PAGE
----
“This means of securing yourself personally is hindering law enforcement from getting to the bad guys, therefore it should be outlawed entirely.”
We don’t apply this logic to locks on front doors or blinds over windows, because we know in that context its outrageous: Personal security is just a basic utility for your own privacy and safety, something everyone is entitled to. But in the context of a pressing issue such as terrorism, and the point that criminals use online communications that use a level of encryption, it becomes an acceptable kind of authoritarianism… at least to some.
One of the problems is that we live in an environment where there is a basic agreement that civil liberties and due process is important and must be protected, yet our leadership is held by unprincipled people who abandon these ideas when the going gets tough. We did the same thing after 9/11 in Iraq: threw out International Law, facts and the Constitution and rushed in to do something. We’re starting to see something like this emerging about encryption in the wake of heightened terrorism and this false notion that perpetrators only communicate through encrypted services.
The political gray-zone of knowledge and advisory on how information technology functions, how encryption is vital for security for everyone and how its essentially a standard for most protocols nowadays is inexcusable. You had to know how to operate a telegraph in the early 1900s when it became commonplace. Same with the telephone later on. Trying to ban radio during World War II because thats how the nazis communicated on the frontlines would harshly disadvantage everyone else, since there was more of everyone else than nazis. In 2015, with the Internet now becoming a dependancy and a utility, our leaders need to know how it works, hear from experts and understand the differences when it comes to security — neverminding that, again, we don’t ban locks on doors.
The primary argument for this is to combat terrorism, but we see how badly that went for mass surveillance since this is really an extension of that. It seems we still haven’t fully grasped that when you collect everything and classify everything as a potential threat, the real threats have a tendancy to get lost in the rest of the dragnet. When you dedicate more resources to breaking crypto or classifying it as a threat, you only continue to waste time and effort as terrorist attacks go on as usual. The solution is the only one: Warranted investigations and police/counter-terrorism work in obvious areas of criminal activity. This is empirically all we can do.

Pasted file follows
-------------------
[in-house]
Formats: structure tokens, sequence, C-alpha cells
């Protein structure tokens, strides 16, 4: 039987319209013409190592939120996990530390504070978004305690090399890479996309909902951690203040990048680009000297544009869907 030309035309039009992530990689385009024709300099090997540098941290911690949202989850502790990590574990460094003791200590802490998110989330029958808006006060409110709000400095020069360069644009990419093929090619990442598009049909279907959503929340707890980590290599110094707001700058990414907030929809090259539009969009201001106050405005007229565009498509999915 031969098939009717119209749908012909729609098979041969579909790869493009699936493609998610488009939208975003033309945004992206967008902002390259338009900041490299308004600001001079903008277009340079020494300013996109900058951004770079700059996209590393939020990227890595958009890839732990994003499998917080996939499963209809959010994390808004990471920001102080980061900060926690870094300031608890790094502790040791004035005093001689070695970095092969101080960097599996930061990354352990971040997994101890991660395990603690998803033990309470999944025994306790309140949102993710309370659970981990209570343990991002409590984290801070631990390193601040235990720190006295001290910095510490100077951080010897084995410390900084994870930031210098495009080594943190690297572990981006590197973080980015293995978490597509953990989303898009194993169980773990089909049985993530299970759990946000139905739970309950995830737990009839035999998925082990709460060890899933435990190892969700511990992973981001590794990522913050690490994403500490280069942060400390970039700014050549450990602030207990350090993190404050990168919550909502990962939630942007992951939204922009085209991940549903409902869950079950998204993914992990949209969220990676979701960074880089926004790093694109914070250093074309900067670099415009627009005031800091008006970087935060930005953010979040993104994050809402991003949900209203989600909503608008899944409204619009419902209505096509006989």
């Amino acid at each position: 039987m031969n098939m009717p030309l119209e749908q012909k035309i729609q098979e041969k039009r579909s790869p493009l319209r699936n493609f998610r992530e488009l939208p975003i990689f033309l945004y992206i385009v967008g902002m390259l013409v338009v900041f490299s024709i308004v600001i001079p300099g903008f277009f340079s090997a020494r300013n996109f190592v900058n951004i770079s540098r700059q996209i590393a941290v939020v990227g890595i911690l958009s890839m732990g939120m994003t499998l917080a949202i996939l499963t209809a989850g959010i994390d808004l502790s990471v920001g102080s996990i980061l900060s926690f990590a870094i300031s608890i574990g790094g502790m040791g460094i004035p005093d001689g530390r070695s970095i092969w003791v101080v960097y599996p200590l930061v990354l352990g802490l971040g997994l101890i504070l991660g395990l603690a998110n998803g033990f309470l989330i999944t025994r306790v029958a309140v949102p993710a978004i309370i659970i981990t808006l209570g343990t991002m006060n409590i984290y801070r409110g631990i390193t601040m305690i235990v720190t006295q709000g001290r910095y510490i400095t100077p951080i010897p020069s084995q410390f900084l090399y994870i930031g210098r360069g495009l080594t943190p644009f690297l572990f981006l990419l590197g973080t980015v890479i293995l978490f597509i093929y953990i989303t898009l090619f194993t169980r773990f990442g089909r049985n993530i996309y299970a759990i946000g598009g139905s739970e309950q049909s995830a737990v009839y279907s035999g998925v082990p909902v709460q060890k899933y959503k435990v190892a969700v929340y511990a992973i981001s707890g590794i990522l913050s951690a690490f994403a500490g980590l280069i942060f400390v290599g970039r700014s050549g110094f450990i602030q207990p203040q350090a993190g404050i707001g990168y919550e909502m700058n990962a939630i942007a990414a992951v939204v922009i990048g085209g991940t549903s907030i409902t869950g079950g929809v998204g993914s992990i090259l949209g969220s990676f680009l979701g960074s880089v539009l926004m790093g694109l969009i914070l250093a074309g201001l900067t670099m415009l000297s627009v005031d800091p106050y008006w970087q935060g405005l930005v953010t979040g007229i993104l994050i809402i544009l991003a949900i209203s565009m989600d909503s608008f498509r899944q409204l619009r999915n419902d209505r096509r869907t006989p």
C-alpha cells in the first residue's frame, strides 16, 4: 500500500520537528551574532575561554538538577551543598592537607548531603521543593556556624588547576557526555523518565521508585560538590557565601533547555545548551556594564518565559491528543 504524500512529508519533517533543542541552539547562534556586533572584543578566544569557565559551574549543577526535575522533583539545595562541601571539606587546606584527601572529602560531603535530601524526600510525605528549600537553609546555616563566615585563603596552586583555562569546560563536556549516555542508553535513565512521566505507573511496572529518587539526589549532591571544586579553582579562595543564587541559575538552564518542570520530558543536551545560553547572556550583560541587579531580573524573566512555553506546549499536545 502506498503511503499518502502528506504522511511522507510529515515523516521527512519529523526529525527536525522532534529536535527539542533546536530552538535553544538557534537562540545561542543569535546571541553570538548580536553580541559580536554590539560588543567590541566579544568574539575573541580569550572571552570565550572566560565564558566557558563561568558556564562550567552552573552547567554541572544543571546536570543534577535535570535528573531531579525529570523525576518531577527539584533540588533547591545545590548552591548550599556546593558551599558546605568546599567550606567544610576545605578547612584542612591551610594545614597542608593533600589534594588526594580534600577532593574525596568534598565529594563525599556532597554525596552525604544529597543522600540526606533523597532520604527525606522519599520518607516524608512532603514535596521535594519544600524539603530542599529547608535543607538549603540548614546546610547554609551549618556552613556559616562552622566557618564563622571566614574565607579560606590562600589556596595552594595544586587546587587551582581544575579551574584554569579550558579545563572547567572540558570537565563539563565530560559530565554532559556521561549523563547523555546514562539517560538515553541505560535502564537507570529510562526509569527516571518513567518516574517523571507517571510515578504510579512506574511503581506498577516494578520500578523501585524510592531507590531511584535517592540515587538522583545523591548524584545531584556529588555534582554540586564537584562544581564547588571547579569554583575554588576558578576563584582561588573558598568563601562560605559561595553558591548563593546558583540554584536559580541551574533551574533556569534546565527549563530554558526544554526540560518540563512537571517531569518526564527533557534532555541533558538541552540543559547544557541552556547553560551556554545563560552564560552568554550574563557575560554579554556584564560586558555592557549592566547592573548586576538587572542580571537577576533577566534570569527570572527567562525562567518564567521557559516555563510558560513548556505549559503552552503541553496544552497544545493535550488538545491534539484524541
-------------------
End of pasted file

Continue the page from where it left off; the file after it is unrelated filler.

This idea of outlawing encryption on the level of the citzenry would be catastrophic. If we’re talking about doing away with TLS/SSL, PGP and AES, websites will be tremendously more vulnerable to attacks and breaches, journalists wouldn’t legally be able to make secure contact with sources, and bussinesses couldn’t use certain media restrictions (even though they shouldn’t exist). However, it seems that the authorities understand this and curve around this by saying encryption shouldn’t be outlawed, but law enforcement and the government should have a copy of the private key and passphrase; set up backdoors… just in case. Not fully ridding us of encryption, just nullifying it.
We can again apply the door lock analogy to this. What good is a lock on your front door if law enforcement has a copy of the key to it? It totally ruins the purpose of something even being there. Trying to make it excusable by saying “Well, only the cops should have backdoor access” is insane. This is how you welcome blatant totalitarianism into your society. You need the ability to be safe no matter who wants to get to you. You don’t get a middleground — either you have the ability to secure yourself or not, let alone that everyday people outnumber bad actors.
This isn’t something debatable. You can’t be in favor of privacy and in the same breath believe that encrypted service providers should be pressured to introduce backdoors, or that the government should cripple a standard, harming the security of millions of people while saying that they’re keeping us safe.
We can’t allow fear and scapegoats to overwhelm those in power to go through with something horrible. We — activists, developers, journalists and honest people — truly hold the line between where civil liberties and privacy start, and where totalitarianism and unjust intervention takes over. Its our choice of how things will turn out. Please defend encryption.